I received some Tweets yesterday informing me that the Sunday Business Post was going to be publishing a supplement in today’s edition on technology in schools. I was really interested to find out what developments in technology in education were in the pipeline. So, with great expectation, I made sure I purchased a copy of the paper this morning. The eight-page supplement was entitled “Best Schools – Putting Technology to Work in the Classroom”. It was reasonable to expect, therefore, that I was going to read articles on best practice in technology integration in schools. However, this was an exercise in deception on the part of the Business Post. It would have been more honest of them to headline the supplement “Advertorial”. I don’t know why I was so disappointed because we have seen these sort of supplements before.
The only impartial articles in the supplement appeared to be from Seán Cottrell of the IPPN and Sheila Nunan of the INTO. Almost all of the other articles contained were from senior people in the technology industry with something to sell. Indeed it appeared to me that if you purchased an advertisement for the supplement, you were rewarded with a feature article. Gill and Macmillan, Sage School, Steljes Ireland, Folens, Rits, UPC, Big Red Book, Easy Payments Plus, Edco all took out adverts in the supplement and all of them had an article about their product and quotes from one of their senior people. Many of these people said things that many of us agree with, but it was just the sense that these people were only saying these things because they were paid-up advertisers which led to a feeling of deception.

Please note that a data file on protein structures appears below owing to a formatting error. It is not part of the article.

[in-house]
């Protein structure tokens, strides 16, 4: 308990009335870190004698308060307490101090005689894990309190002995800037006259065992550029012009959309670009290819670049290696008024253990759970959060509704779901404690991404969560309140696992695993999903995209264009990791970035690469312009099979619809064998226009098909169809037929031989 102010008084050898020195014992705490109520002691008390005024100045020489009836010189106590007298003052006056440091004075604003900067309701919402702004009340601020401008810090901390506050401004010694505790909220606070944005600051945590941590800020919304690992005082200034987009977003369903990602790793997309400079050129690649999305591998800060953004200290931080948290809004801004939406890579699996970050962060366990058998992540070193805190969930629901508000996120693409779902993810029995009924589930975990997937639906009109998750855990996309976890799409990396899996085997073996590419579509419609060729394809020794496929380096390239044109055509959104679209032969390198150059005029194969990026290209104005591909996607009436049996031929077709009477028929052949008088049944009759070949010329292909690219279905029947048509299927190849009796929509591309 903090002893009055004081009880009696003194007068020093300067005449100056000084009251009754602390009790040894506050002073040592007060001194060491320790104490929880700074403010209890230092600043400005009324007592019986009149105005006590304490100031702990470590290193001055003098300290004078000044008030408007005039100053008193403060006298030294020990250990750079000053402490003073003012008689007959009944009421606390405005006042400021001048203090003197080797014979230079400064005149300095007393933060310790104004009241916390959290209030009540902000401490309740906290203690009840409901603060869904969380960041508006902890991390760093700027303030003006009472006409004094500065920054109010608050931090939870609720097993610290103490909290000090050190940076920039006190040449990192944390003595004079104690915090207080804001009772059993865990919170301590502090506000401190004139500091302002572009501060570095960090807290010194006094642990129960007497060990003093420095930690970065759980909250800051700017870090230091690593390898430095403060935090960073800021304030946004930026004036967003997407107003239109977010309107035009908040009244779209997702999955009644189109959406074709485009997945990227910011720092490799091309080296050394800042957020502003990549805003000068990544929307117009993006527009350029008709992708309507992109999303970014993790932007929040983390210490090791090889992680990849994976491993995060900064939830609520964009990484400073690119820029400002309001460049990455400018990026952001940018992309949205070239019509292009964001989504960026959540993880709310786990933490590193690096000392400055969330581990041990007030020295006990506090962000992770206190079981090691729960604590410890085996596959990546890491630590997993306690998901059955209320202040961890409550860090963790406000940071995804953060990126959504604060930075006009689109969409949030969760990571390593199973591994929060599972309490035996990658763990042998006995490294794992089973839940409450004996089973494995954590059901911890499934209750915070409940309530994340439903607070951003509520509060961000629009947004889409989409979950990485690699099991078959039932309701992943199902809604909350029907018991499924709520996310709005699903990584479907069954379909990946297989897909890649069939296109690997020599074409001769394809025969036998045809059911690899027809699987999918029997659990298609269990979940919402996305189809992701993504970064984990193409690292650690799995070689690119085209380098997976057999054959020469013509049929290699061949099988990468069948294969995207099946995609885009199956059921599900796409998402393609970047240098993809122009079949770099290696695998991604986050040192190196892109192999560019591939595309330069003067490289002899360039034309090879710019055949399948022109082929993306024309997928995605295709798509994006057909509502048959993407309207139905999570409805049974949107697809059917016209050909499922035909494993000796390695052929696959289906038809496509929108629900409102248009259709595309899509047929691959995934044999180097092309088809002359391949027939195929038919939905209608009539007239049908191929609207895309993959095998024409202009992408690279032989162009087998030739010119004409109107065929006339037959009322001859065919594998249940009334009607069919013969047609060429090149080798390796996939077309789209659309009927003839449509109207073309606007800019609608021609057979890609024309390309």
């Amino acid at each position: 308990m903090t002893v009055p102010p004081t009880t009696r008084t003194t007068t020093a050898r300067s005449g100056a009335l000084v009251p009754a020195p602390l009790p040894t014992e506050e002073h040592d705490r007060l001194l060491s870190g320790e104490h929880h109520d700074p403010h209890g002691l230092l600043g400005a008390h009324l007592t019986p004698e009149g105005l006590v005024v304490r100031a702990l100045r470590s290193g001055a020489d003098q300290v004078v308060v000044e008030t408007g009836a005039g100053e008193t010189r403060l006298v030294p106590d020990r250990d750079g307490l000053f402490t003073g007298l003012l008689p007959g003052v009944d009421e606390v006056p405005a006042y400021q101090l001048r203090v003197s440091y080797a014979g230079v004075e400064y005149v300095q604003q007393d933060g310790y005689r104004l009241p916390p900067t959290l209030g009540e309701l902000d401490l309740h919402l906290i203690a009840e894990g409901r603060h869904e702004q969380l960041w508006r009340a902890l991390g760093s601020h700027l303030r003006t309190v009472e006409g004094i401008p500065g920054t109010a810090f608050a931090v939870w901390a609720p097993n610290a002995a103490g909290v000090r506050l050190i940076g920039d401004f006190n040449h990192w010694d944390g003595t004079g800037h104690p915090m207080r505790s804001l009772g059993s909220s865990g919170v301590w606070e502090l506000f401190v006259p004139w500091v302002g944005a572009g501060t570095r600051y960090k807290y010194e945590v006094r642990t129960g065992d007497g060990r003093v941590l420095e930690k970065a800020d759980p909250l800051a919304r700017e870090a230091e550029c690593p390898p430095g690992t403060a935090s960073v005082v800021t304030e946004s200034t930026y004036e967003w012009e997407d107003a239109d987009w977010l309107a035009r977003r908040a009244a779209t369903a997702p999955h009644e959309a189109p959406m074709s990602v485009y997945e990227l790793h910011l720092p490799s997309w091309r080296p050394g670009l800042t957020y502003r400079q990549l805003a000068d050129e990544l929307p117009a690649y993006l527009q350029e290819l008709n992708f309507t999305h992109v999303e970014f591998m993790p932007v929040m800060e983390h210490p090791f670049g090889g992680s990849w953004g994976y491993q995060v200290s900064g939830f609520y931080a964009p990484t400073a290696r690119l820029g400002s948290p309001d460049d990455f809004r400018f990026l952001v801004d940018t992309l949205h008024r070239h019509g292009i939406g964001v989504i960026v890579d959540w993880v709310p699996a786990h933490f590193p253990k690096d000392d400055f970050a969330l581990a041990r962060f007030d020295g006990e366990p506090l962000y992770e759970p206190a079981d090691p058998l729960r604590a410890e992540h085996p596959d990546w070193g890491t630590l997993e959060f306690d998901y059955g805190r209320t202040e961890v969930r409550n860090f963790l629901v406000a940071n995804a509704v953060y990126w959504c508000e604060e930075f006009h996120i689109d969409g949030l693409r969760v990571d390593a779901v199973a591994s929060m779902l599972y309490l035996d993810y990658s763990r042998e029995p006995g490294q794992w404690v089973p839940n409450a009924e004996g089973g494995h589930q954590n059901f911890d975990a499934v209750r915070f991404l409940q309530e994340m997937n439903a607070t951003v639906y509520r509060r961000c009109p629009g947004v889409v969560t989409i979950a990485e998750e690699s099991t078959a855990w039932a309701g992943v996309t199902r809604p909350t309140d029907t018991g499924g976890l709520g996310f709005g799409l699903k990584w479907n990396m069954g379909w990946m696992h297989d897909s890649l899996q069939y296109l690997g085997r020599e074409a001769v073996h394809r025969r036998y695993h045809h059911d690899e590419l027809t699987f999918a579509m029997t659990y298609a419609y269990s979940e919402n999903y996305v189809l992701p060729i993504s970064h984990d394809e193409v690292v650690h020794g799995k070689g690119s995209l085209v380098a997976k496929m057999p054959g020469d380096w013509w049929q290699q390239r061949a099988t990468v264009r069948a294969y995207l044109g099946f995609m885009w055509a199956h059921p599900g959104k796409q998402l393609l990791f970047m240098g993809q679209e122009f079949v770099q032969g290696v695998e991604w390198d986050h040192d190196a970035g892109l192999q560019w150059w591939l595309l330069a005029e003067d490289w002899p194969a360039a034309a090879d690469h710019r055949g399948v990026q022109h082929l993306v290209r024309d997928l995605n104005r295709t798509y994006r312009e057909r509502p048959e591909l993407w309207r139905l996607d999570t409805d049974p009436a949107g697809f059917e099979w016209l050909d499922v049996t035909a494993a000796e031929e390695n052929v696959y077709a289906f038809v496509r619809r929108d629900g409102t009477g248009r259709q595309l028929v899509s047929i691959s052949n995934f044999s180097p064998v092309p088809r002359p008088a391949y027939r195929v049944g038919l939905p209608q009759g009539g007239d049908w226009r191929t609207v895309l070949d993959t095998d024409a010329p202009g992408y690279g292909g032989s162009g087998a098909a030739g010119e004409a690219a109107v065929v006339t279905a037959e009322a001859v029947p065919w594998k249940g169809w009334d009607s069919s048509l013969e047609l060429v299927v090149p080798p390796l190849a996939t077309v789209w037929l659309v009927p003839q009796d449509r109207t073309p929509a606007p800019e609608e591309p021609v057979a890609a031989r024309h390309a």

Now I understand that the Business Post has to sell advertising space to try to cover its costs. However, a little bit of balance would have been welcome. If you are going to call a supplement “Best Schools” then surely a couple of articles highlighting best practice in technology in schools could have been included. There was barely a mention in any of the eight pages of any schools or what they were doing integrating technology with the curriculum. There is a lot of good work being done across the country by individual schools and teachers with technology and this was a missed opportunity to tell the country that despite cutbacks schools were doing good work. Even a brief mention of teachers engaging in informal CPD on EdchatIE every Monday night might have encouraged other schools and teachers to engage more with technology in the classroom.
So Sunday Business Post, next time you are running with a supplement called “Best Schools”, perhaps a school or two could be included rather than just the heads of business with a vested interest.